This has been the first winter we've had the Belted Galloway cattle. It was an epic winter, full of snow (over 144" last I heard) and bitterly cold temps. We are very pleased with how they fared. We had a little trouble with them walking over the fences, but fortunately they are all present and accounted for.
Until the pastures regrow, we need to keep feeding hay. In the post linked above, I mentioned that the cattle had gained access to our hay stash and made a royal mess. You can see evidence of their misdeeds on the barn floor in the photo below, as well as in the bottom left bale (partially hidden by a conveyor belt, left).
Our new skid steer has served us well, and continues to be useful in so many ways on the farm. Our old one was lost in a small fire, and The Farmer has fashioned a bale spear for this new one. He can carefully remove a bale from the tall pile, even in very tight quarters. I am grateful for the cab on the skid steer, as it would protect him in case one of those piles tipped over. Each bale weighs about 1,000 to 1,200 lbs.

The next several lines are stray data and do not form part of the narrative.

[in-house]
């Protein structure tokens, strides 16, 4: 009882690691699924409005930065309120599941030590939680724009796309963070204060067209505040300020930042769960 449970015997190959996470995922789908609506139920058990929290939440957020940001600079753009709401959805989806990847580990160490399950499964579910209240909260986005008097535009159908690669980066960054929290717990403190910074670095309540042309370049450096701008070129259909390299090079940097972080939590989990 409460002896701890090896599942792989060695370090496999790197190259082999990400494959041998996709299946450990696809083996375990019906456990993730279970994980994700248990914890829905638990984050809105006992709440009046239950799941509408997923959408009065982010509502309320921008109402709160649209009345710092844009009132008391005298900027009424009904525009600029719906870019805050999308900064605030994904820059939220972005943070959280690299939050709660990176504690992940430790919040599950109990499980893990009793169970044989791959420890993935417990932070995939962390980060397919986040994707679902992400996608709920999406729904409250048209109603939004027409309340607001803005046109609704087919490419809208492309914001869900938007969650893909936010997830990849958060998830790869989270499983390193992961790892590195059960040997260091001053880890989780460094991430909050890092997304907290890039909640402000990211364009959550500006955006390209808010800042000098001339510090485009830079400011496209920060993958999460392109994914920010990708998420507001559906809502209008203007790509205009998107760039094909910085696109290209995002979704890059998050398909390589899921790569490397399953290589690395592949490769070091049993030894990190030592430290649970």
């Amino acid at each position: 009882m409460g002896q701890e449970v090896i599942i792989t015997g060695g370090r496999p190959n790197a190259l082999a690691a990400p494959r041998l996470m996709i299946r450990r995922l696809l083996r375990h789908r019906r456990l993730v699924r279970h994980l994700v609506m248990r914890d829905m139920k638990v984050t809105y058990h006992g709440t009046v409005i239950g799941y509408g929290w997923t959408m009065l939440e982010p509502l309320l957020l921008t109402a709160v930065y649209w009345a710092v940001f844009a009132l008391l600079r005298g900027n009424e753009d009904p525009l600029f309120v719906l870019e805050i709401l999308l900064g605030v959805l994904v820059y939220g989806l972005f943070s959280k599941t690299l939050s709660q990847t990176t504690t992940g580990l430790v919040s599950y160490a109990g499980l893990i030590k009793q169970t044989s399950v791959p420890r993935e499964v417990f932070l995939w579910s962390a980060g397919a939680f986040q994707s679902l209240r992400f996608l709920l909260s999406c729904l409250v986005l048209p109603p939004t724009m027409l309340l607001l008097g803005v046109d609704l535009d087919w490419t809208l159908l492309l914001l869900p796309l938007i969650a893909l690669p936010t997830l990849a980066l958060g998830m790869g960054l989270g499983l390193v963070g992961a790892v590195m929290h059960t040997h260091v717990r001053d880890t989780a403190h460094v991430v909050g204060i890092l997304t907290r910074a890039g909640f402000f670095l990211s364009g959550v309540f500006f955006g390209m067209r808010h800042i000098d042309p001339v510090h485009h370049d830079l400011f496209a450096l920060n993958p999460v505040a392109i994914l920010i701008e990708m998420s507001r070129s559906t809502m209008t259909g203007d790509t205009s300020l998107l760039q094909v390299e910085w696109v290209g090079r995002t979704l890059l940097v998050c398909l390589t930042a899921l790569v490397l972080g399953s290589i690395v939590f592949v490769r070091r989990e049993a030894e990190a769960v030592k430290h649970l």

The round bale feeder (green, off to the right) is currently empty, and the cattle are naturally interested in this new supply of hay.
Some are more interested in what I'm doing.
The skid steer can just plop that heavy bale in the round bale feeder--it's a beautiful thing. Each bale lasts these cattle about three days.
They are pretty anxious for their meal.
Each bale is wrapped with netting to hold it together. The last thing The Farmer has to do before the cattle can begin eating is to remove the netting.
The round bale feeder helps to cut down on waste. When this area was full of snow, we were just setting the round bales on the ground, without the protection of the feeder. There was a lot more waste, with the cows eating some, and laying on the rest. We like these round bale feeders.